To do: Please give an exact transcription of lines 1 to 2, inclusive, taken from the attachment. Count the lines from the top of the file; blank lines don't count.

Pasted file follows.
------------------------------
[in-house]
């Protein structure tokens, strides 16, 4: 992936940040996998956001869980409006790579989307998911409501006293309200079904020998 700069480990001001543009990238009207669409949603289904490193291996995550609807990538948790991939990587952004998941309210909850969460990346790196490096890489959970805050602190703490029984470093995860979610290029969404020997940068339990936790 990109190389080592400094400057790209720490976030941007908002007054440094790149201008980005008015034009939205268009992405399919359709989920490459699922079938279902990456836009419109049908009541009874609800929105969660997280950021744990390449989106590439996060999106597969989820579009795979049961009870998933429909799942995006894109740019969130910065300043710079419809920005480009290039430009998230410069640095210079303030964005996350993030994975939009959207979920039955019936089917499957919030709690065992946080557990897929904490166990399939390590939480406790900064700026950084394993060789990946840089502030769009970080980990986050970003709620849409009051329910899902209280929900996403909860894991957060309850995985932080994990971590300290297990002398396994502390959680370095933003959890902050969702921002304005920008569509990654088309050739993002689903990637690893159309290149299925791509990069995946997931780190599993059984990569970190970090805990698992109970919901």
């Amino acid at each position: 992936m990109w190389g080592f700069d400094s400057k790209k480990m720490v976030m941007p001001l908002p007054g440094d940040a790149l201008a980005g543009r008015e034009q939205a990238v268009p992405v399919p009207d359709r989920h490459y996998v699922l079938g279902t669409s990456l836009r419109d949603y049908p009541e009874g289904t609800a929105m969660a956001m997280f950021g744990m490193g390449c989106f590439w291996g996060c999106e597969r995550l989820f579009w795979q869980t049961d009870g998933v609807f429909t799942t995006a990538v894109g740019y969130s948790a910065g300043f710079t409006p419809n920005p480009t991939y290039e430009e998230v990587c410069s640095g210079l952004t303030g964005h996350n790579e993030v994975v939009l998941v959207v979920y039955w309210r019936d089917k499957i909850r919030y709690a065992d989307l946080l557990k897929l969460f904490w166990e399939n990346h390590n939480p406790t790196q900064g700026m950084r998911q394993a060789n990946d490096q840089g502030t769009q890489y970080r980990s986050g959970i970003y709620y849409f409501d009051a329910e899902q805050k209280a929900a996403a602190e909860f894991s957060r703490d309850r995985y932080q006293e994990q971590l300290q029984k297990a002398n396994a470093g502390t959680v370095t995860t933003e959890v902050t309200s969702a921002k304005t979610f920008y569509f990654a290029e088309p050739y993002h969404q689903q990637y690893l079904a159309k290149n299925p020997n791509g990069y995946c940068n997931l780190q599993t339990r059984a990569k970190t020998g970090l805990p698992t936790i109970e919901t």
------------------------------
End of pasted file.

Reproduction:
[in-house]
């Protein structure tokens, strides 16, 4: 992936940040996998956001869980409006790579989307998911409501006293309200079904020998 700069480990001001543009990238009207669409949603289904490193291996995550609807990538948790991939990587952004998941309210909850969460990346790196490096890489959970805050602190703490029984470093995860979610290029969404020997940068339990936790 990109190389080592400094400057790209720490976030941007908002007054440094790149201008980005008015034009939205268009992405399919359709989920490459699922079938279902990456836009419109049908009541009874609800929105969660997280950021744990390449989106590439996060999106597969989820579009795979049961009870998933429909799942995006894109740019969130910065300043710079419809920005480009290039430009998230410069640095210079303030964005996350993030994975939009959207979920039955019936089917499957919030709690065992946080557990897929904490166990399939390590939480406790900064700026950084394993060789990946840089502030769009970080980990986050970003709620849409009051329910899902209280929900996403909860894991957060309850995985932080994990971590300290297990002398396994502390959680370095933003959890902050969702921002304005920008569509990654088309050739993002689903990637690893159309290149299925791509990069995946997931780190599993059984990569970190970090805990698992109970919901």